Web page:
The Silicon Valley Voice

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School board discusses future plans for schools

Principals from around the district turned out to hear what the Santa Clara Board of Trustees had to say about each of their schools’ respective Single Plan for Student Achievement.

Each year, schools submit a Single Plan for Student Achievement for the board’s approval. The document details the school’s budget, achievement data, goals and suggestions for improvement. Each school’s school site council has already approved the plans, and the item came before the school board at its Thursday meeting as a planning item.

Superintendent Stanley Rose said the Single Plan for Student Achievement is an important document in the success of each school because it ensures there is “no surprises.” Even though the documents are “living” documents, meaning they change throughout the course of the year, they are essential, he said.

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“This creation of systems of communication, both formal and informal, allow … [schools to] make recommendations to you that are fully vetted,” he said. “We are a work in progress, but I think if we get all these things in place, it will be very intuitive to you. There is a lot of molding and shaping that is going on this time.”

Board member Andrew Ratermann said that without being at each of these schools, it is hard for the board to fully understand each principal’s vision for his or her school. He asked if there was anything the board could do to help.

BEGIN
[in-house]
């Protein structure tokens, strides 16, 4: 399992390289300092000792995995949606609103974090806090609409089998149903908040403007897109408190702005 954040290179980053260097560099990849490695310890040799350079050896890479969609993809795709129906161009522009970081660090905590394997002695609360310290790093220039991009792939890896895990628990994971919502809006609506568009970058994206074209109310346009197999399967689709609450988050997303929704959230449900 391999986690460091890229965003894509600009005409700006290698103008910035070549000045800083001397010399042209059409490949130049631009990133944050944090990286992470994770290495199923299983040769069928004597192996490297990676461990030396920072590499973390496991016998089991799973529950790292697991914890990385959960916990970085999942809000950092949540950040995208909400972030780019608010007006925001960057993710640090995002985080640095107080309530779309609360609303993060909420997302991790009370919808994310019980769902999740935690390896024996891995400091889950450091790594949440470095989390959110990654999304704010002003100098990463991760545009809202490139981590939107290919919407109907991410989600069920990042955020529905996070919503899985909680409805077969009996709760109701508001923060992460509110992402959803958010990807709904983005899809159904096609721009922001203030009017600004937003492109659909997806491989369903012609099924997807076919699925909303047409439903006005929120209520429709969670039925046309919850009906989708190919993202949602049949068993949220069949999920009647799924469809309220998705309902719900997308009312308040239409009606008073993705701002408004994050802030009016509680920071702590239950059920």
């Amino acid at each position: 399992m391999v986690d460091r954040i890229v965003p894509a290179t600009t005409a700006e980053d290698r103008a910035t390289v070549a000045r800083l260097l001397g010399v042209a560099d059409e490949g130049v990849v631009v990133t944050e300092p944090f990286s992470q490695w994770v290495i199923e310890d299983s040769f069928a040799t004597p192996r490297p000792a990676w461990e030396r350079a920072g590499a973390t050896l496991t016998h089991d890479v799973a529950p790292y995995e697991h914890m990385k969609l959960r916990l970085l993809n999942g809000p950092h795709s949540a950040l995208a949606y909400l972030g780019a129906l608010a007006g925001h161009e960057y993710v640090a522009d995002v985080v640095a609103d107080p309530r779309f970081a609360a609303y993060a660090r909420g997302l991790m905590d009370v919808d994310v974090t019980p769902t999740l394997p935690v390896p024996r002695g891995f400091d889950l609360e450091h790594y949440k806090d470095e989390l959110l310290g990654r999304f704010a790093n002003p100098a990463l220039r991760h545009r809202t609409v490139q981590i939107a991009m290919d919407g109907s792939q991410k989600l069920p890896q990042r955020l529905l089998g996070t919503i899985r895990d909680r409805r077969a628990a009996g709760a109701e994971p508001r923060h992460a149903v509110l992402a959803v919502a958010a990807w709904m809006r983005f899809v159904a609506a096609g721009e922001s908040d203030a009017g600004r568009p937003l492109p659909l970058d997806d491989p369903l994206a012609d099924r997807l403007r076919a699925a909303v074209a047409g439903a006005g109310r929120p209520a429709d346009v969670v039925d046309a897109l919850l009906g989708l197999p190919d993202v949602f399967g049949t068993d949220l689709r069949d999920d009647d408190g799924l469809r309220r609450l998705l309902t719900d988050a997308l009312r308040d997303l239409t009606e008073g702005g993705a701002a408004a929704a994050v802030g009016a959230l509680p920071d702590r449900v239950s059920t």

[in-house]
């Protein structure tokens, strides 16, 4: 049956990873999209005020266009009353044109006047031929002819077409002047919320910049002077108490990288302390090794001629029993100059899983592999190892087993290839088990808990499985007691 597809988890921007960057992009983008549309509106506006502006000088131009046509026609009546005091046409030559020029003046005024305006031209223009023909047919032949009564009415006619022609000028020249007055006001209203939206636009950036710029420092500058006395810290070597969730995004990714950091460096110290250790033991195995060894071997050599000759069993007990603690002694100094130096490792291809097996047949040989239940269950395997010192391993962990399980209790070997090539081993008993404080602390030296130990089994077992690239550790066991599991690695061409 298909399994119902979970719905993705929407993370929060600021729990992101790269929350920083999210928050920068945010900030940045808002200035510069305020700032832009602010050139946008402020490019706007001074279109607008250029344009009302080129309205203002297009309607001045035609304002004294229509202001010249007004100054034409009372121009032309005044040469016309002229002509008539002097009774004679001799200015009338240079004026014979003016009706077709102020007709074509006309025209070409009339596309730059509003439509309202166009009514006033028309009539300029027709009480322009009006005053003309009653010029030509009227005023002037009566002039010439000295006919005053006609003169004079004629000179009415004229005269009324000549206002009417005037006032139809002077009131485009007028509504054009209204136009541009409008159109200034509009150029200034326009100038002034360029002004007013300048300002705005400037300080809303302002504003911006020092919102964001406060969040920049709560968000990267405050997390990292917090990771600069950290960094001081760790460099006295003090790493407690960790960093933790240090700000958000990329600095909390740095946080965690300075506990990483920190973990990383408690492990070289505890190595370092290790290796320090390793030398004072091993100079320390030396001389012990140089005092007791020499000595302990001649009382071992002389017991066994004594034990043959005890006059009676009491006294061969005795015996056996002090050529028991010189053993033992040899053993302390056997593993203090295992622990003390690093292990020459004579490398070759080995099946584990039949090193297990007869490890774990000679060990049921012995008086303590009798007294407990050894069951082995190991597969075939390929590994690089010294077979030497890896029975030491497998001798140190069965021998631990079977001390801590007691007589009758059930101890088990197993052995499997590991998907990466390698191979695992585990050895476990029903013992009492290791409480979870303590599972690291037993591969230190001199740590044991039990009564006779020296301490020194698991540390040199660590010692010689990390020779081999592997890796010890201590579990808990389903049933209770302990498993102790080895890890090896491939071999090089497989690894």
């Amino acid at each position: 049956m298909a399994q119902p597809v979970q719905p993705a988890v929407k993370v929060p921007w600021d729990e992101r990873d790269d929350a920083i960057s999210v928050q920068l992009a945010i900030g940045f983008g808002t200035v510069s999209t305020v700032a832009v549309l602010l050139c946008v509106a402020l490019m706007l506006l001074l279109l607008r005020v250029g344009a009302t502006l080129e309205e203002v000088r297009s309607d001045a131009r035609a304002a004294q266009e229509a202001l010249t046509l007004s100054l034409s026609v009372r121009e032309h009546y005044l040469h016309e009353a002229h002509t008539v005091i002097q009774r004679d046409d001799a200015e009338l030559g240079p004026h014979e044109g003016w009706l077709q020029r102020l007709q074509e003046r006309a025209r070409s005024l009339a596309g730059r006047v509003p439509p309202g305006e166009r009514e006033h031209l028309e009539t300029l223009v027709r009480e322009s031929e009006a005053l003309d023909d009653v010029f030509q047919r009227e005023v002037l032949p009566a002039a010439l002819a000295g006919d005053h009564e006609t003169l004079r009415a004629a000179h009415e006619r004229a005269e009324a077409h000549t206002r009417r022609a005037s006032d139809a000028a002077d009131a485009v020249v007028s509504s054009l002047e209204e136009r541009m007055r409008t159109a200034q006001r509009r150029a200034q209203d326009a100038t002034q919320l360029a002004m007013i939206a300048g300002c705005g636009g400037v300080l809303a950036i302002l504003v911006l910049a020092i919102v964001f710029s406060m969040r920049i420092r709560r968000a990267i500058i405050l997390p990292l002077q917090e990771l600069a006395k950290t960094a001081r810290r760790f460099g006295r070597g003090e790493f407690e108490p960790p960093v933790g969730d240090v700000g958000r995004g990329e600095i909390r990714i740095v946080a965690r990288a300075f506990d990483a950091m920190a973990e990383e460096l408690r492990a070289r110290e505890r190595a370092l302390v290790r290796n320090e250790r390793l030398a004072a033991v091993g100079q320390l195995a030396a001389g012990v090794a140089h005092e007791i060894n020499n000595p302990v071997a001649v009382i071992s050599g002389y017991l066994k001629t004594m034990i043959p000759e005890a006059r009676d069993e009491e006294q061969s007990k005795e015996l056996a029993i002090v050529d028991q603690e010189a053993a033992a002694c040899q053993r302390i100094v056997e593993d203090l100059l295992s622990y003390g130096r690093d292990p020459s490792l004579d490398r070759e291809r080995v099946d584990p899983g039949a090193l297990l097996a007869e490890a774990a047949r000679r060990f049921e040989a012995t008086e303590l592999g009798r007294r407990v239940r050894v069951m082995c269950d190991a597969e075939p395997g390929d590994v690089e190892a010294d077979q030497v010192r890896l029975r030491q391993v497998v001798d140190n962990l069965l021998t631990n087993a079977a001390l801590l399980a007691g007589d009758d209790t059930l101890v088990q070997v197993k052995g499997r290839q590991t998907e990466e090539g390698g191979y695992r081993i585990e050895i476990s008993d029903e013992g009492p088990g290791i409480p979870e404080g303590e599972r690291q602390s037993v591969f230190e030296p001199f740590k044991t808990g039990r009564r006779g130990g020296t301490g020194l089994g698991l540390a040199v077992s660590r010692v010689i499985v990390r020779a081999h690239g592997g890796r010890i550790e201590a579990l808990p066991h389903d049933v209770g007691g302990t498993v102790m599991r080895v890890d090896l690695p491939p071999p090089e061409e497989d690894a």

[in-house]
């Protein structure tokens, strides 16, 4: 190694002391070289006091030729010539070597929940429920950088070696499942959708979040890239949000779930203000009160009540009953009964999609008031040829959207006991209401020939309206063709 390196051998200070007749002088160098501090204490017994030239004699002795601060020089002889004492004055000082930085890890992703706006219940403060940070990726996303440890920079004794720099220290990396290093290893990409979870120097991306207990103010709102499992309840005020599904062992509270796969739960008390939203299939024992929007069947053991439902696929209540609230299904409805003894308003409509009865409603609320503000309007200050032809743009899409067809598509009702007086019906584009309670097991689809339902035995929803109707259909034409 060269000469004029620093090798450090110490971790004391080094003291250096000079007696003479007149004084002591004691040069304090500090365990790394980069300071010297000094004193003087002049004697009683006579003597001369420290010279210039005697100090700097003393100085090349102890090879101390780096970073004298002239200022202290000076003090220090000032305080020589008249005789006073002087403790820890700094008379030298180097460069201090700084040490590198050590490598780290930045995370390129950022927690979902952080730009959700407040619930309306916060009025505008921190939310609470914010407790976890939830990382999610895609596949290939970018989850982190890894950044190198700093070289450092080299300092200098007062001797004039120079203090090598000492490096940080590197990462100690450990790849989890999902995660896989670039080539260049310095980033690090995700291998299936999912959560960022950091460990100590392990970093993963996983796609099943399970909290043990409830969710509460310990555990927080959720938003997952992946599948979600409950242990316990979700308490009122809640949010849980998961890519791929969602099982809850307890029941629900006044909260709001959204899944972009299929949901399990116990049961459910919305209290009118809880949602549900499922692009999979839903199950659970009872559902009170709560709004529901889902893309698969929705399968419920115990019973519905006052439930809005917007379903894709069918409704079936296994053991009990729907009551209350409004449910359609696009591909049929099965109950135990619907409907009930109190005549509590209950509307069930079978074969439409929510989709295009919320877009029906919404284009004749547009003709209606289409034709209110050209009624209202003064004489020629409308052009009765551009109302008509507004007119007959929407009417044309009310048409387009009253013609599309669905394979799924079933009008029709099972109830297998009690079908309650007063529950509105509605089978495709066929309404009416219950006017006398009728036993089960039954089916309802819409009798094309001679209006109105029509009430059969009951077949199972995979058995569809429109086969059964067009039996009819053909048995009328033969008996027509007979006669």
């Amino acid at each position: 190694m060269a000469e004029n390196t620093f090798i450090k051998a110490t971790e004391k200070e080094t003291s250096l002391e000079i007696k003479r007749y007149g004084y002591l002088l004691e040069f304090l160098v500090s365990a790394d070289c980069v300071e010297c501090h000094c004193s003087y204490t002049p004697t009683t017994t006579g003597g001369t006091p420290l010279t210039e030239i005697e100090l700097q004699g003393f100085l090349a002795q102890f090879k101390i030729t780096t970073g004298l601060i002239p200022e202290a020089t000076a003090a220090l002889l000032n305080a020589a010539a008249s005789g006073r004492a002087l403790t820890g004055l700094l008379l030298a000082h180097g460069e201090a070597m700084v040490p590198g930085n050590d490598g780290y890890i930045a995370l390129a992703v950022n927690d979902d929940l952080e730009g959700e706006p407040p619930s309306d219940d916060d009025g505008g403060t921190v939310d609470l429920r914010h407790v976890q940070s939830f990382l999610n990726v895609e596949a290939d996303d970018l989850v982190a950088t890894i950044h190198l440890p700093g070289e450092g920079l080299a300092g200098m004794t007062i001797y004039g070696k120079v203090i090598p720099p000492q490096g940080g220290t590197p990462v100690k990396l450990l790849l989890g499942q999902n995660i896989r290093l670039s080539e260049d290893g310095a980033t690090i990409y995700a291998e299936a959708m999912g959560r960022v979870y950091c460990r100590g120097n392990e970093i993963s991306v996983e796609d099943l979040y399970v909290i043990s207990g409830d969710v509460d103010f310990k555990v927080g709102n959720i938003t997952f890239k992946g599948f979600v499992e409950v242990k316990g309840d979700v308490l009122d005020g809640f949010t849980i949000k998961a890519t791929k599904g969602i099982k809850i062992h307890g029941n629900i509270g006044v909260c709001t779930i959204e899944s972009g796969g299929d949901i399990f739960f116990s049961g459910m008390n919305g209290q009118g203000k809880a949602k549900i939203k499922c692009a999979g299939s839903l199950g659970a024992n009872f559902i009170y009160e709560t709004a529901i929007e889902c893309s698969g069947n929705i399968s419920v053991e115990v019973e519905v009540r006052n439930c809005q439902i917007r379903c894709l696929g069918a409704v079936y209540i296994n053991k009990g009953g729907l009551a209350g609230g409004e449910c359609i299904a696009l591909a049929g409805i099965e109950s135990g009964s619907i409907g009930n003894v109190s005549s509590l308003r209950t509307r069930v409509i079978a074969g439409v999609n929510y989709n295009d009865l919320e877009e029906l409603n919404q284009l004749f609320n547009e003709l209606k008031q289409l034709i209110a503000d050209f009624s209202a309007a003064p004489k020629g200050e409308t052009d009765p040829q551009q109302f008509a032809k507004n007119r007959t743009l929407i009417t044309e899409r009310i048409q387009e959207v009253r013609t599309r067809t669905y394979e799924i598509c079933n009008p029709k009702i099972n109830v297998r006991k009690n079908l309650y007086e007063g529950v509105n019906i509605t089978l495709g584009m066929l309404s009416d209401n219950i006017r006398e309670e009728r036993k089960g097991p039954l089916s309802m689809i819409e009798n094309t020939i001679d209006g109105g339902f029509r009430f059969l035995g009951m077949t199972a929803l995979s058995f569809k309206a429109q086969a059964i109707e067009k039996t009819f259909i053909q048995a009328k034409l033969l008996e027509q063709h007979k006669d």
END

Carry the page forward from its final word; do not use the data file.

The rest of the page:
However, board member Jim Canova felt differently, saying that he wondered what the board could do to not impede the schools’ abilities to thrive and empower schools with more autonomy.

“I really encourage things from the bottom up; that is where the gems are found,” he said. “If we need to get out of the way, we are capable of doing that.”

The board also heard from Larry Adams, director of school bond projects, about plans for two new schools in the district.

Adams unveiled concepts for the layout of the K-5 Monticello site, a relocation of the New Valley/Gateway schools, and another called Patrick Henry, a TK-2 or 3-5 school at the Peterson Fields location.

Adams stressed that the concepts are preliminary; they are not plans or designs.

The Monticello site would play host to it current programs running concurrently, Adams said. The additions, which he estimates would be in the ballpark of $25 million, could be completed over the summer, adding 11,620 square feet to the campus.

The Patrick Henry would help alleviate what Adams called “pressure” on Laurelwood Elementary. It would relocate 500 students from that school to the roughly 45,000 square foot building.

Canova said he favored the schemes that left as much of the existing layout since Adams didn’t have exact figures as to which of the four concepts was the most cost-effective.

Ratermann said he wanted to “make sure the facilities were optimal” as well as preserve Full Circle Farm, which shares a border with the school’s footprint, and make sure the plan maintains the current number of soccer fields.

The board will vote on the Single Plan for Student Achievement documents at its next meeting.

Board member Christopher Stampolis was absent for a majority of the meeting, showing up with roughly 15 minutes remaining.

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